El valor de las compresiones cardíacas durante el RCP
Desde que en 1960 Kouwenhoven, Jude y Knickerbocker propusieron en la revista JAMA los masajes cardíacos para mantener la circulación de los pacientes en paro cardíaco, ésto se ha adoptado en forma generalizada. Poco tiempo después la ventilación externa se sumó a las compresiones para dar soporte vital básico. Desde entonces hubo muy pocos cambios en la realización de RCP.
En los últimos años trabajos con animales (cerdos) han aportado algunos conceptos: A) la interrupción de las compresiones torácicas resulta en disminución de la perfusión coronaria durante la RCP y B) el aumento de la frecuencia de las ventilaciones con presión positiva disminuye la tasa de sobrevida (por la interrupción de las compresiones y por la disminución del retorno venoso provocado por el aumento de la presión intratorácica)
Estos datos hicieron hipotetizar que la realización de compresiones solas mejorarían la sobrevida de los pacientes con ataques cardíacos.
En 2 estudios recientemente publicados en NEJM (29 de Julio 2010 http://www.nejm.org/) se ha valorizado el papel de las compresiones cardíacas durante las maniobras de RCP por sobre las ventilaciones de rescate. Ambos estudios (uno sueco y otro multicéntrico USA/UK) demostraron que no hay diferencias en la sobrevida entre los pacientes que recibieron RCP Standard (con ventilaciones de rescate) y aquellos que recibieron sólo compresiones torácicas.
Compression-Only CPR or Standard CPR in Out-of-Hospital Cardiac Arrest
Leif Svensson, M.D., Ph.D., Katarina Bohm, R.N., Ph.D., Maaret Castrèn, M.D., Ph.D., Hans Pettersson, Ph.D., Lars Engerström, M.D., Johan Herlitz, M.D., Ph.D., and Mårten Rosenqvist, M.D., Ph.D.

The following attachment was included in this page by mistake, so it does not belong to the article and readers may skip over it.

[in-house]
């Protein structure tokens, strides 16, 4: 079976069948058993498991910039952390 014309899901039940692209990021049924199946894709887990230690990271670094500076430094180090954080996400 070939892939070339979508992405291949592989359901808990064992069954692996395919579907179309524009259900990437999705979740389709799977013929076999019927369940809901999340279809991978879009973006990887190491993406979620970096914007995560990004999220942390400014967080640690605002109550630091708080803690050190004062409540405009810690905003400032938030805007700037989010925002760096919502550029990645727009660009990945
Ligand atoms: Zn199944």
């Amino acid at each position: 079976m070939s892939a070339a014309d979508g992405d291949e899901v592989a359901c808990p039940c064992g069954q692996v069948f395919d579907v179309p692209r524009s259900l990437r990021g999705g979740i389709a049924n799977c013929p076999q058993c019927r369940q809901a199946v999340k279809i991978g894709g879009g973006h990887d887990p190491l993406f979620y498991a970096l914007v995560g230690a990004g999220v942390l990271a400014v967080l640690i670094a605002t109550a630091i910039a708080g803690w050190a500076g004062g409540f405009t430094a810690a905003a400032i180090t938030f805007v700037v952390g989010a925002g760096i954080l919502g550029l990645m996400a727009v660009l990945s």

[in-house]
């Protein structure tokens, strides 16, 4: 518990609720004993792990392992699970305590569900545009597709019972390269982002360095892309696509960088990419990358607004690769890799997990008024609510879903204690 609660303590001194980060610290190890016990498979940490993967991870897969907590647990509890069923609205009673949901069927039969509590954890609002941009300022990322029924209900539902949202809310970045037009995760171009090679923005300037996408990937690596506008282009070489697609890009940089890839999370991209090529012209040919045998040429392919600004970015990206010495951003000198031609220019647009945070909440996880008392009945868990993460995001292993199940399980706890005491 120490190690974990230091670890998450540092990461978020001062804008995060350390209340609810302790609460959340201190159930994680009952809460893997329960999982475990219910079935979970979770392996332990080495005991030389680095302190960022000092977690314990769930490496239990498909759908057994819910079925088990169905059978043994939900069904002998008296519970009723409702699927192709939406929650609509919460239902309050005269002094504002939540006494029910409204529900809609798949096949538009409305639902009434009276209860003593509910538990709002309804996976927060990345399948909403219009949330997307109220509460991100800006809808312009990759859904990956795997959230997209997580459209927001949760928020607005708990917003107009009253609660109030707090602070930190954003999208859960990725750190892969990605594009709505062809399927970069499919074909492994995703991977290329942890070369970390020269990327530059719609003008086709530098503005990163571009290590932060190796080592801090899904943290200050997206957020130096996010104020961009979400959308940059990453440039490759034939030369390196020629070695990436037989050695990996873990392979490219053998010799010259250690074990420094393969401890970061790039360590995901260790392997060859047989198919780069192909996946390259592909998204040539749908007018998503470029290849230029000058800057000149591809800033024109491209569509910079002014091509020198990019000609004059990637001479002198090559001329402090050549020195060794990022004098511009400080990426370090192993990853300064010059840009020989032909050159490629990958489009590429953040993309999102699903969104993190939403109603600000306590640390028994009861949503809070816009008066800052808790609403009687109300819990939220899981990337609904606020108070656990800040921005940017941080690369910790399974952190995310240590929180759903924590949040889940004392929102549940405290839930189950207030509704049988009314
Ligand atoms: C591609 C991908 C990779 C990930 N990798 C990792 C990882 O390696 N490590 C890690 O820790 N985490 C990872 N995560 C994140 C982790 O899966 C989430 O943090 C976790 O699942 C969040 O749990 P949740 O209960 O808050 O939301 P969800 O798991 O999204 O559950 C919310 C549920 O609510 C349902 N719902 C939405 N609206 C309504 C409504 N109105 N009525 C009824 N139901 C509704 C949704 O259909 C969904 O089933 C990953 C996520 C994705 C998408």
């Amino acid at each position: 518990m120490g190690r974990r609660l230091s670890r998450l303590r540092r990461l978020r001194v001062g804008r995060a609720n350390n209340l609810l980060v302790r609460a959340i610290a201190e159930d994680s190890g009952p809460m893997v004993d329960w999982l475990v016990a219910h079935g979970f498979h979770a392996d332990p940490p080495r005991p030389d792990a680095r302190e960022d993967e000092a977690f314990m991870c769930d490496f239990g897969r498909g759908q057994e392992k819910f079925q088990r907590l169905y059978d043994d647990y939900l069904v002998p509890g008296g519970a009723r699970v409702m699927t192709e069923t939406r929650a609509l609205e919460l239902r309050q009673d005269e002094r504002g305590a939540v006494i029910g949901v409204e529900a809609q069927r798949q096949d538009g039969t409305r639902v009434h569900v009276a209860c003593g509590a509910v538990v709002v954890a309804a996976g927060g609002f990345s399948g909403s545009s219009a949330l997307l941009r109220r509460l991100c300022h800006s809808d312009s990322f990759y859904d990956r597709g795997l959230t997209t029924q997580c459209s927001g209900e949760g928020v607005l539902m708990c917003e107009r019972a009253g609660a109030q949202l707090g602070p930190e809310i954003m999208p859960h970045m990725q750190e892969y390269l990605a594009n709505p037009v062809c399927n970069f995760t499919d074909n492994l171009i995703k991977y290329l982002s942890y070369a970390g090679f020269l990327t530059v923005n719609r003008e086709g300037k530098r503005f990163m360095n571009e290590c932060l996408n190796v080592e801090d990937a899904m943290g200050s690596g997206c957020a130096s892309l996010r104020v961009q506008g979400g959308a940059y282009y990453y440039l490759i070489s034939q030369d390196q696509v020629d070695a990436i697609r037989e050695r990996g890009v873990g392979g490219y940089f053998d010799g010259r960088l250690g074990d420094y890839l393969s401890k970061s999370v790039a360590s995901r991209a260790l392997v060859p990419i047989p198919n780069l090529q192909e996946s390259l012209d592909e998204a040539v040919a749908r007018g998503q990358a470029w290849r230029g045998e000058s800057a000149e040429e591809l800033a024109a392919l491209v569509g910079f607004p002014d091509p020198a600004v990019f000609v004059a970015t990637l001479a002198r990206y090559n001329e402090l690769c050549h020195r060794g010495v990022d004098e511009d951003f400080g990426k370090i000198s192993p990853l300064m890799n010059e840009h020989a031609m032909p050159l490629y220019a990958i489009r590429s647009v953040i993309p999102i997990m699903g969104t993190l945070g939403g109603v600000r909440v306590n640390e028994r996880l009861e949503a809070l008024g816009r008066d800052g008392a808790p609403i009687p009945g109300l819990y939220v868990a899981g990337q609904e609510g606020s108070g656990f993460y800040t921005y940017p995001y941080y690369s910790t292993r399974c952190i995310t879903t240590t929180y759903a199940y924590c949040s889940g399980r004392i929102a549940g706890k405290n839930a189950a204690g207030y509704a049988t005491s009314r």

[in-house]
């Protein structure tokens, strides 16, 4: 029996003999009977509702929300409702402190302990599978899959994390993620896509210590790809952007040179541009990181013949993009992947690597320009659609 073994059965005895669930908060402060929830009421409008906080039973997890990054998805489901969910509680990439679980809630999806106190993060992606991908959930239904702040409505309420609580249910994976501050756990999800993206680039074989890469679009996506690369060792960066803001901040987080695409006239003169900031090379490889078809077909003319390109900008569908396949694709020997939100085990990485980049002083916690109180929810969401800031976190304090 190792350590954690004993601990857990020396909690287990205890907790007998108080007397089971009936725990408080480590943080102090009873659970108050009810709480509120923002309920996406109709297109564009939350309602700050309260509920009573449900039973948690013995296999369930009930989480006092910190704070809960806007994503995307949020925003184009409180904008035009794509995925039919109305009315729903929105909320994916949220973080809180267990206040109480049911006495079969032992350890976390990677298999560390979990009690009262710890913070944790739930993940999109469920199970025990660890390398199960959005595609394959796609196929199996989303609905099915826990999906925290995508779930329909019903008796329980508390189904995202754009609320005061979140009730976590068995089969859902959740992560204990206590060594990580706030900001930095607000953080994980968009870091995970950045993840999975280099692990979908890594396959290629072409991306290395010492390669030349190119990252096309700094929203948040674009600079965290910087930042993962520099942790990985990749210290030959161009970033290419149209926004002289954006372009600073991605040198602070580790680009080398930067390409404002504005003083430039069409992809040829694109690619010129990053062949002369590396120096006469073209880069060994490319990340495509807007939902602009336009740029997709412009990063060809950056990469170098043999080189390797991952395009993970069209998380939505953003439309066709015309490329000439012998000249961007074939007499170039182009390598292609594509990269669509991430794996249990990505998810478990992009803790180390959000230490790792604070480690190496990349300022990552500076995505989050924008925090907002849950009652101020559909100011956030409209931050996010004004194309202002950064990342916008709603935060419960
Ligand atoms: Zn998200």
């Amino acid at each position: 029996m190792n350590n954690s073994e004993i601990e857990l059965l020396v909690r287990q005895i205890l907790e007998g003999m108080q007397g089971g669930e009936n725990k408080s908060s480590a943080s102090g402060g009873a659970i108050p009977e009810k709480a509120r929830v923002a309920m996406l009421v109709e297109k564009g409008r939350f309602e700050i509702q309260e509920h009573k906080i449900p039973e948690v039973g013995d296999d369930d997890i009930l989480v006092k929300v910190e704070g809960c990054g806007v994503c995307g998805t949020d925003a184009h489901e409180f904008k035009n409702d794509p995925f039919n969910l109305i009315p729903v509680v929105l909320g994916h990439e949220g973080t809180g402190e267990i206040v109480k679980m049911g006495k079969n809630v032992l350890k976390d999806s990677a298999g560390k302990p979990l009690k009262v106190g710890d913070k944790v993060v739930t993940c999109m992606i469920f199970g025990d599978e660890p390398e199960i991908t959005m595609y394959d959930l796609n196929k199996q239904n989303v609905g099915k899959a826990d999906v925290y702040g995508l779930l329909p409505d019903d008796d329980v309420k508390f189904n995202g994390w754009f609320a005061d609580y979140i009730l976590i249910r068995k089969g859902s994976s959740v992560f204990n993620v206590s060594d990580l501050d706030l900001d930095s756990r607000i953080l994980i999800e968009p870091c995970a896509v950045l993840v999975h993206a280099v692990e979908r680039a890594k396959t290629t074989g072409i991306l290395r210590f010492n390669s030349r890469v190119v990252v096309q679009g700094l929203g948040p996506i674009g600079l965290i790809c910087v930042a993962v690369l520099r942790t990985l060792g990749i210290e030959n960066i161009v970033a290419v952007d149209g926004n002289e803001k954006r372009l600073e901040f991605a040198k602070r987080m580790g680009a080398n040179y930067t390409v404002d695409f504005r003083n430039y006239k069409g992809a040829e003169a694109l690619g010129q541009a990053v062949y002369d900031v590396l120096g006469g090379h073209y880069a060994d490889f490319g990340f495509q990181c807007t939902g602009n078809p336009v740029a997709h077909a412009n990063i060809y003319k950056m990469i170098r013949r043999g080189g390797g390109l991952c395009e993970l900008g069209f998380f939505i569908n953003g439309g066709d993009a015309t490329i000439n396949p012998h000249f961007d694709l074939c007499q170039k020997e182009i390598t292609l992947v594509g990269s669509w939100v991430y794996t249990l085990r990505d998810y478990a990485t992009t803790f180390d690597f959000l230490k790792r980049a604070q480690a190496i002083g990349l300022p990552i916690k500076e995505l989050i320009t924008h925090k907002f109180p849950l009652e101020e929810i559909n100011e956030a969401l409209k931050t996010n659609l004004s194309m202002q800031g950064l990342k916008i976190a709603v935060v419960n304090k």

Emergency medical dispatchers give instructions on how to perform cardiopulmonary
resuscitation (CPR) over the telephone to callers requesting help for a patient
with suspected cardiac arrest, before the arrival of emergency medical services (EMS)
personnel. A previous study indicated that instructions to perform CPR consisting
of only chest compression result in a treatment efficacy that is similar or even superior
to that associated with instructions given to perform standard CPR, which
consists of both compression and ventilation. That study, however, was not powered
to assess a possible difference in survival. The aim of this prospective, randomized
study was to evaluate the possible superiority of compression-only CPR over
standard CPR with respect to survival.
Patients with suspected, witnessed, out-of-hospital cardiac arrest were randomly assigned
to undergo either compression-only CPR or standard CPR. The primary end
point was 30-day survival.
Data for the primary analysis were collected from February 2005 through January
2009 for a total of 1276 patients. Of these, 620 patients had been assigned to receive
compression-only CPR and 656 patients had been assigned to receive standard CPR.
The rate of 30-day survival was similar in the two groups: 8.7% (54 of 620 patients)
in the group receiving compression-only CPR and 7.0% (46 of 656 patients) in the